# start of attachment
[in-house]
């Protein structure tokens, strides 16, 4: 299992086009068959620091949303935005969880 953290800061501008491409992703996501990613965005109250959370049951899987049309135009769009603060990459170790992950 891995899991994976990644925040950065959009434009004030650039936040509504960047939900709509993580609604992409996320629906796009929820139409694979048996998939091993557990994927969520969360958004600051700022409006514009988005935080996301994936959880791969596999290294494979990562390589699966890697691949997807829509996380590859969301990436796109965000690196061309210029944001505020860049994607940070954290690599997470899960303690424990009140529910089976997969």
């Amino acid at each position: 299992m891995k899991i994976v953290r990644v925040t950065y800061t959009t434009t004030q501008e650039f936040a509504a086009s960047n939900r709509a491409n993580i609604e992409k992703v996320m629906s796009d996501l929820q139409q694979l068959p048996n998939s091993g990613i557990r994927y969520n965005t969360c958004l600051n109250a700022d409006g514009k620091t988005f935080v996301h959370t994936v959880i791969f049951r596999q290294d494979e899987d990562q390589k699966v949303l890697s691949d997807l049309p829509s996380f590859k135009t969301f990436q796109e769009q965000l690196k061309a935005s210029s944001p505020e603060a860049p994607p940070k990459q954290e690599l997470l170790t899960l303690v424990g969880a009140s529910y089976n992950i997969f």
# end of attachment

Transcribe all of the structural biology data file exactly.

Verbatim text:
[in-house]
């Protein structure tokens, strides 16, 4: 299992086009068959620091949303935005969880 953290800061501008491409992703996501990613965005109250959370049951899987049309135009769009603060990459170790992950 891995899991994976990644925040950065959009434009004030650039936040509504960047939900709509993580609604992409996320629906796009929820139409694979048996998939091993557990994927969520969360958004600051700022409006514009988005935080996301994936959880791969596999290294494979990562390589699966890697691949997807829509996380590859969301990436796109965000690196061309210029944001505020860049994607940070954290690599997470899960303690424990009140529910089976997969």
């Amino acid at each position: 299992m891995k899991i994976v953290r990644v925040t950065y800061t959009t434009t004030q501008e650039f936040a509504a086009s960047n939900r709509a491409n993580i609604e992409k992703v996320m629906s796009d996501l929820q139409q694979l068959p048996n998939s091993g990613i557990r994927y969520n965005t969360c958004l600051n109250a700022d409006g514009k620091t988005f935080v996301h959370t994936v959880i791969f049951r596999q290294d494979e899987d990562q390589k699966v949303l890697s691949d997807l049309p829509s996380f590859k135009t969301f990436q796109e769009q965000l690196k061309a935005s210029s944001p505020e603060a860049p994607p940070k990459q954290e690599l997470l170790t899960l303690v424990g969880a009140s529910y089976n992950i997969f």